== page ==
‘A personal choice’: Masks will still not be mandatory at White House, senior official says

Nation/world

The White House does not appear to be making any changes to current virus protocol, even after President Donald Trump and the first lady tested positive for COVID-19.

A senior White House official said Friday that masks will still not be mandatory at the White House, describing facial coverings as “a personal choice,” despite overwhelming evidence that they help to stop the spread.

And the White House is not planning to move to a different, more reliable testing system after the one it uses failed to detect that adviser Hope Hicks had the virus the day she began experiencing symptoms.

The president, his White House and his campaign have generally taken a lax approach to the pandemic, continuing to hold large events and failing to abide by social distancing recommendations.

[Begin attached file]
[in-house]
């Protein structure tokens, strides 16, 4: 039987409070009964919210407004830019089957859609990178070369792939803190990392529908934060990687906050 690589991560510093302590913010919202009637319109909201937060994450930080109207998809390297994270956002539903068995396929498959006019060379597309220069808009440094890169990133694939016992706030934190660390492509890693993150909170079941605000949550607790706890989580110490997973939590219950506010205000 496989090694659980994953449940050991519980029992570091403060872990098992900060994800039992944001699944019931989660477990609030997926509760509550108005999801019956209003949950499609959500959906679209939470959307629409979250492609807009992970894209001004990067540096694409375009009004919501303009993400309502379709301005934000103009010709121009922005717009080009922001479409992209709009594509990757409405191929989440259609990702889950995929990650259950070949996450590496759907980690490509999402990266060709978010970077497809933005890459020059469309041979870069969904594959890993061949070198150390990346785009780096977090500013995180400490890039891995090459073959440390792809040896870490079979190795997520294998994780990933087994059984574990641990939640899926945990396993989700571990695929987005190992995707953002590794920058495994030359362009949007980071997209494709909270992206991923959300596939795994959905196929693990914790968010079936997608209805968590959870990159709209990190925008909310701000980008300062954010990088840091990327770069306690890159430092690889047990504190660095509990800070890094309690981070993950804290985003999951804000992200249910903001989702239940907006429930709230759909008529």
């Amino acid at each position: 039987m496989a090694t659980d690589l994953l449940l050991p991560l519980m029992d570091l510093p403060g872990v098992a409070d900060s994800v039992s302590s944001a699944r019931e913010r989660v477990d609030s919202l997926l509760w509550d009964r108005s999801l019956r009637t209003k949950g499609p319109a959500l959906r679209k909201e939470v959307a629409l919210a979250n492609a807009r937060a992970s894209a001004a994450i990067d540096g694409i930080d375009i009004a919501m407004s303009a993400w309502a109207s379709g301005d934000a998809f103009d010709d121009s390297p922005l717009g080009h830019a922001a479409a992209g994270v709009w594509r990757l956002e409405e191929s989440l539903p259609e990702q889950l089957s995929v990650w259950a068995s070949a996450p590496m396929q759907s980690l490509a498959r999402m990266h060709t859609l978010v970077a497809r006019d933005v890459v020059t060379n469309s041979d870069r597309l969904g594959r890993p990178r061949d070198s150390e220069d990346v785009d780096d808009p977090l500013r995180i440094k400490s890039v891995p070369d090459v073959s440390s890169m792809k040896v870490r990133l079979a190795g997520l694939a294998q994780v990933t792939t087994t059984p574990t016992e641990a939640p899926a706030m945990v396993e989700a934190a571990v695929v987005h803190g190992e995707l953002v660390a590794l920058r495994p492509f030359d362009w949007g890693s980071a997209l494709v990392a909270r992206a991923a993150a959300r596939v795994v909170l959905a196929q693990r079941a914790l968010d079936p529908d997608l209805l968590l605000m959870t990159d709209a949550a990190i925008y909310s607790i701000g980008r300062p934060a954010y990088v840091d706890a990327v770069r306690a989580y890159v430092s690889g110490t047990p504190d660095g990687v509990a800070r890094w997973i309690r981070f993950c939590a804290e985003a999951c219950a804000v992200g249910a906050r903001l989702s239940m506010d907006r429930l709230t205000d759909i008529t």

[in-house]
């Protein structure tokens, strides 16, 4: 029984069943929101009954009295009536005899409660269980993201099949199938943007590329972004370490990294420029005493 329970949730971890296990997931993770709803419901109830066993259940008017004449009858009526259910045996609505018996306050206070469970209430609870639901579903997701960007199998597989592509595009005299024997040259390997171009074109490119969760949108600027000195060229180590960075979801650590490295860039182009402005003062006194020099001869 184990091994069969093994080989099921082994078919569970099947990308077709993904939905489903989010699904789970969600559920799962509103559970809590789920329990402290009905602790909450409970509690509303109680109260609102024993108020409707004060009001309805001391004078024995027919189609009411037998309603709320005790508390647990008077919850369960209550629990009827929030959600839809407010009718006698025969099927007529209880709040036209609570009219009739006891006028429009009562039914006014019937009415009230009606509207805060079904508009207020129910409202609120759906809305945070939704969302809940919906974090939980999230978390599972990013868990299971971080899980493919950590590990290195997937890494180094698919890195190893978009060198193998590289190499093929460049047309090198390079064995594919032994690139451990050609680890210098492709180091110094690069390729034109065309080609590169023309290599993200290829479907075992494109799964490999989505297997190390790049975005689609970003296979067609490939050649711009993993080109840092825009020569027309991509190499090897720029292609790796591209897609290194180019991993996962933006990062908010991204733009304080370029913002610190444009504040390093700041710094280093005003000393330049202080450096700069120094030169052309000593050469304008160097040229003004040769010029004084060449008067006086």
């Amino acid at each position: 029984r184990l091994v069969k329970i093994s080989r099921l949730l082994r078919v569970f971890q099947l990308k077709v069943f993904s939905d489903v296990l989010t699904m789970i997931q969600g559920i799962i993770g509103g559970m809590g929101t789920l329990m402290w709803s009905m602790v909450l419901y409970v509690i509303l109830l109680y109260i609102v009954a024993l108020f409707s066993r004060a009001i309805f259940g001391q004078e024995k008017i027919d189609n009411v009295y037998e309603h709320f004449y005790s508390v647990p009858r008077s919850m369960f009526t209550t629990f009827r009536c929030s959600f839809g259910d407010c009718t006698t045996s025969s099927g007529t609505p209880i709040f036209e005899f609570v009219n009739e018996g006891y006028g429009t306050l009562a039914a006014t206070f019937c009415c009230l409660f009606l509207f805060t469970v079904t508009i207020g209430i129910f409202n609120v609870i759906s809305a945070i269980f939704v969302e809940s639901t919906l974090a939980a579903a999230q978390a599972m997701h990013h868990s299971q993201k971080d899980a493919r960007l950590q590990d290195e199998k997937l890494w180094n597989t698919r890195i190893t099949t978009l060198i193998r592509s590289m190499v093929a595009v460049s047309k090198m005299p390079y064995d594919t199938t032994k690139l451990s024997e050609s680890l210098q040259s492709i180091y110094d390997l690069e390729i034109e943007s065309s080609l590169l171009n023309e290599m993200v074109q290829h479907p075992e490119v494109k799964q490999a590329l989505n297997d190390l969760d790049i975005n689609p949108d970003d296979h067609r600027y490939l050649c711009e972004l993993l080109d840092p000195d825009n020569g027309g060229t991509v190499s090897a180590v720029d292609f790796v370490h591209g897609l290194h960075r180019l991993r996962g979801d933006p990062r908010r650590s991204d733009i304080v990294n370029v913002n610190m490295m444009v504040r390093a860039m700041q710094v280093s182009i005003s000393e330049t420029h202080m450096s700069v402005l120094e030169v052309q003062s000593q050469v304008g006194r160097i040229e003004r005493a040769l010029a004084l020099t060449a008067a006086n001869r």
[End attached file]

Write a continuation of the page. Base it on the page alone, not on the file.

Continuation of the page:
The official, who spoke on condition of anonymity to discuss internal White House thinking, defended the current system.

The White House said Friday that Trump had contracted COVID-19 and was suffering “mild symptoms” as the virus that has killed more than 205,000 Americans spread to the highest reaches of the U.S. government.

Just a month before the presidential election, the revelation came in a Trump tweet about 1 a.m. after he had returned from an afternoon political fundraiser. He had gone ahead, saying nothing to the crowd though knowing he had been exposed to an aide with the disease that has infected millions in America and killed more than a million people worldwide.

First lady Melania Trump also tested positive, the president said, and several others in the White House have, too, prompting concern that the White House or even Trump himself might have spread the virus further.

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